World's most complex cash register malware plunders millions in US

'ModPos' kernel monster threatens haul during festive shopping blitz


The world's most complex sales till malware has been discovered ... after it ripped millions of bank cards from US retailers on the eve of post-Thanksgiving shopping frenzies.

The ModPOS malware has pilfered "multiple millions" of debit and credit cards from the unnamed but large retail companies incurring millions of dollars in damages.

The attackers have operated in a low-key, ultra professional manner since late 2013 and has only come to light after weeks of painstaking reverse-engineering efforts by malware experts.

They have kept mum, too. Cybercrime forums are entirely devoid of references to the malware.

"This is POS [point-of-sale] malware on steroids," iSight Partners senior director Steve Ward says. "We have been examining POS malware forever, for at least the last eight years and we have never seen the level of sophistication in terms of development …[engineers say] it is the most sophisticated framework they have ever put their hands on."

Ward says his team took three weeks to debride one of ModPOS' three kernel modules. By contrast it took the same experts 30 minutes to reverse engineer the Cherry Picker POS malware revealed last week.

The "incredibly talented" authors have done an "amazing job" and have such an understanding of security that the work has impressed the white hat engineers.

"It is hard not to be impressed," Ward says.

He says the criminals have spent a "tonne" of time and money on each packed kernel-driver module which behaving like a rootkit is as difficult to detect as it is to reverse.

That approach to the 0module build is novel.

The anti-forensics componentry is highly-sophisticated, meaning most businesses that the advanced Eastern European attackers have popped will not know the cause of the attack.

It is clearly a tool targeted designed for large-scale revenue generation and return on investment.

Ward and his colleagues have briefed more than 80 major retailers across the US, all of which are on high alert for infection.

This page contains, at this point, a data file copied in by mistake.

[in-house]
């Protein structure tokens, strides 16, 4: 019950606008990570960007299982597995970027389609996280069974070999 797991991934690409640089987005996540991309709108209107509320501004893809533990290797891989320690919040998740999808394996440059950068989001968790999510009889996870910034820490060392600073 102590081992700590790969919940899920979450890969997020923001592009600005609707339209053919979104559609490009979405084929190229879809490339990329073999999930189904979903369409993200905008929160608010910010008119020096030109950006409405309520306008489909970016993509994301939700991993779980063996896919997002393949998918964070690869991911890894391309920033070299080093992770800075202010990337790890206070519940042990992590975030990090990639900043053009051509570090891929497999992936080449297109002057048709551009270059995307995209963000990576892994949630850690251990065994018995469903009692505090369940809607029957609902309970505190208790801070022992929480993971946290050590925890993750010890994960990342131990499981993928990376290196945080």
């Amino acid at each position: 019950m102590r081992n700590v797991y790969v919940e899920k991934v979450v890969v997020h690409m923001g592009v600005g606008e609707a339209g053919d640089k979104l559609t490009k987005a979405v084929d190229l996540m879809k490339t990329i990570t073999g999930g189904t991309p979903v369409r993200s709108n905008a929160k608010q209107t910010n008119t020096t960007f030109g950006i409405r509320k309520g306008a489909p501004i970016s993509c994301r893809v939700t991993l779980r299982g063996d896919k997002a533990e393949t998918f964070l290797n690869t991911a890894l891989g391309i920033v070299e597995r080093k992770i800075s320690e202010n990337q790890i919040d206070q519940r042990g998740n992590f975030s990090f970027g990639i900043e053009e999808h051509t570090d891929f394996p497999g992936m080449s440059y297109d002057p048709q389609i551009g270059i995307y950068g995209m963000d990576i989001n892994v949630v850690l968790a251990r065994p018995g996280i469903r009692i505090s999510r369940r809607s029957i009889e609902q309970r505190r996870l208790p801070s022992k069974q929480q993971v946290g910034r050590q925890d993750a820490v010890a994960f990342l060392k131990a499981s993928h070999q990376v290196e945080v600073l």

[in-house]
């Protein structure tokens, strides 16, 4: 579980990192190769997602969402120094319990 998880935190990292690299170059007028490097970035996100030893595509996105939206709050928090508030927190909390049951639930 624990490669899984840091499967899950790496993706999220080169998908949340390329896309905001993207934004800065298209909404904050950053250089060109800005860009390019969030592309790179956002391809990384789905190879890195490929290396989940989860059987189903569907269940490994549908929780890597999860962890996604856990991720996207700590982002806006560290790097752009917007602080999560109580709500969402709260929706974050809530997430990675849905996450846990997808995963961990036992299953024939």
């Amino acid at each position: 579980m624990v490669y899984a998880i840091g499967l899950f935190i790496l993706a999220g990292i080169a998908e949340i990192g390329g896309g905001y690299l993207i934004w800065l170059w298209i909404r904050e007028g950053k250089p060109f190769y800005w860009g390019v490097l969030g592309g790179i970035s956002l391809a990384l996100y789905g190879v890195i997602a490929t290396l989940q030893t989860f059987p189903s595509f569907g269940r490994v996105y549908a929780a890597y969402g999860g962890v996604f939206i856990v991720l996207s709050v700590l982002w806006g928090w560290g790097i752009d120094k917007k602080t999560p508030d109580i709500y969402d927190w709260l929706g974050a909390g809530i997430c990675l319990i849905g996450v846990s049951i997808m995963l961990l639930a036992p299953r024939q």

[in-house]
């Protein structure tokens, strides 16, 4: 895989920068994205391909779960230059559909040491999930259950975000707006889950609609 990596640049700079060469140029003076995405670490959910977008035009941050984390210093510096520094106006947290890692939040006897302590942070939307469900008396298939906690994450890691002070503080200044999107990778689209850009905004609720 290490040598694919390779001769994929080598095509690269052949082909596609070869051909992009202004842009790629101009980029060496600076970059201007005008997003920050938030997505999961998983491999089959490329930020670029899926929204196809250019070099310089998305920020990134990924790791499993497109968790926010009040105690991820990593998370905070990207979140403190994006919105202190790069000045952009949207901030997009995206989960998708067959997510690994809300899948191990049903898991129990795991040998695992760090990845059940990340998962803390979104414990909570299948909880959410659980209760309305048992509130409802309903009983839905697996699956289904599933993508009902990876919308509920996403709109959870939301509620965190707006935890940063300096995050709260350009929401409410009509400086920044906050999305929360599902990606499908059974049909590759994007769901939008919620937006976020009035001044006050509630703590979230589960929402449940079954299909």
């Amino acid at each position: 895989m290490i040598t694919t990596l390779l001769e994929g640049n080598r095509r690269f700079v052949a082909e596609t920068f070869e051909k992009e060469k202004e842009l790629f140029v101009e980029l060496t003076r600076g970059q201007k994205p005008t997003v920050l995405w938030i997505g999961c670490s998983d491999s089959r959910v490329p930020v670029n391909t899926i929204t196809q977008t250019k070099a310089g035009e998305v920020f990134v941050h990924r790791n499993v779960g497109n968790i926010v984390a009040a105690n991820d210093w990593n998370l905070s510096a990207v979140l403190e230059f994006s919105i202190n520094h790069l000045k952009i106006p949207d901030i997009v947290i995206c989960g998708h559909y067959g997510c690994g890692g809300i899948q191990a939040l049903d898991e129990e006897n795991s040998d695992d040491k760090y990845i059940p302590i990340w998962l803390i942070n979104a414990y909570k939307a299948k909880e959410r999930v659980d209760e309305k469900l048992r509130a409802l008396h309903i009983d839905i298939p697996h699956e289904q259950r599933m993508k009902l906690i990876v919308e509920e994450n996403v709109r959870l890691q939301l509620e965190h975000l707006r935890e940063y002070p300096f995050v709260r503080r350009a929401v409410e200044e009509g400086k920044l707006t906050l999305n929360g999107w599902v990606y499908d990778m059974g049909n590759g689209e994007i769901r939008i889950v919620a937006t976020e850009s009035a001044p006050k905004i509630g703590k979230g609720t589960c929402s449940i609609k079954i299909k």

He says the attack group will need to change parts of its codebase to re-gain some of its now lost obfuscation, but adds that some changes will be much harder to implement than others.

The encryption used for network and command and control data exfiltration and communication is protected with 128 bit and 256 bit encryption, with the latter requiring a new private key for each customer.

This makes it much more difficult to know what data is being stolen, unlike other sales register malware that slurp details in cleartext.

"We will see disclosures and compromises in the future that point back to this framework." ®

Similar topics


Other stories you might like

  • Robotics and 5G to spur growth of SoC industry – report
    Big OEMs hogging production and COVID causing supply issues

    The system-on-chip (SoC) side of the semiconductor industry is poised for growth between now and 2026, when it's predicted to be worth $6.85 billion, according to an analyst's report. 

    Chances are good that there's an SoC-powered device within arm's reach of you: the tiny integrated circuits contain everything needed for a basic computer, leading to their proliferation in mobile, IoT and smart devices. 

    The report predicting the growth comes from advisory biz Technavio, which looked at a long list of companies in the SoC market. Vendors it analyzed include Apple, Broadcom, Intel, Nvidia, TSMC, Toshiba, and more. The company predicts that much of the growth between now and 2026 will stem primarily from robotics and 5G. 

    Continue reading
  • Deepfake attacks can easily trick live facial recognition systems online
    Plus: Next PyTorch release will support Apple GPUs so devs can train neural networks on their own laptops

    In brief Miscreants can easily steal someone else's identity by tricking live facial recognition software using deepfakes, according to a new report.

    Sensity AI, a startup focused on tackling identity fraud, carried out a series of pretend attacks. Engineers scanned the image of someone from an ID card, and mapped their likeness onto another person's face. Sensity then tested whether they could breach live facial recognition systems by tricking them into believing the pretend attacker is a real user.

    So-called "liveness tests" try to authenticate identities in real-time, relying on images or video streams from cameras like face recognition used to unlock mobile phones, for example. Nine out of ten vendors failed Sensity's live deepfake attacks.

    Continue reading
  • Lonestar plans to put datacenters in the Moon's lava tubes
    How? Founder tells The Register 'Robots… lots of robots'

    Imagine a future where racks of computer servers hum quietly in darkness below the surface of the Moon.

    Here is where some of the most important data is stored, to be left untouched for as long as can be. The idea sounds like something from science-fiction, but one startup that recently emerged from stealth is trying to turn it into a reality. Lonestar Data Holdings has a unique mission unlike any other cloud provider: to build datacenters on the Moon backing up the world's data.

    "It's inconceivable to me that we are keeping our most precious assets, our knowledge and our data, on Earth, where we're setting off bombs and burning things," Christopher Stott, founder and CEO of Lonestar, told The Register. "We need to put our assets in place off our planet, where we can keep it safe."

    Continue reading

Biting the hand that feeds IT © 1998–2022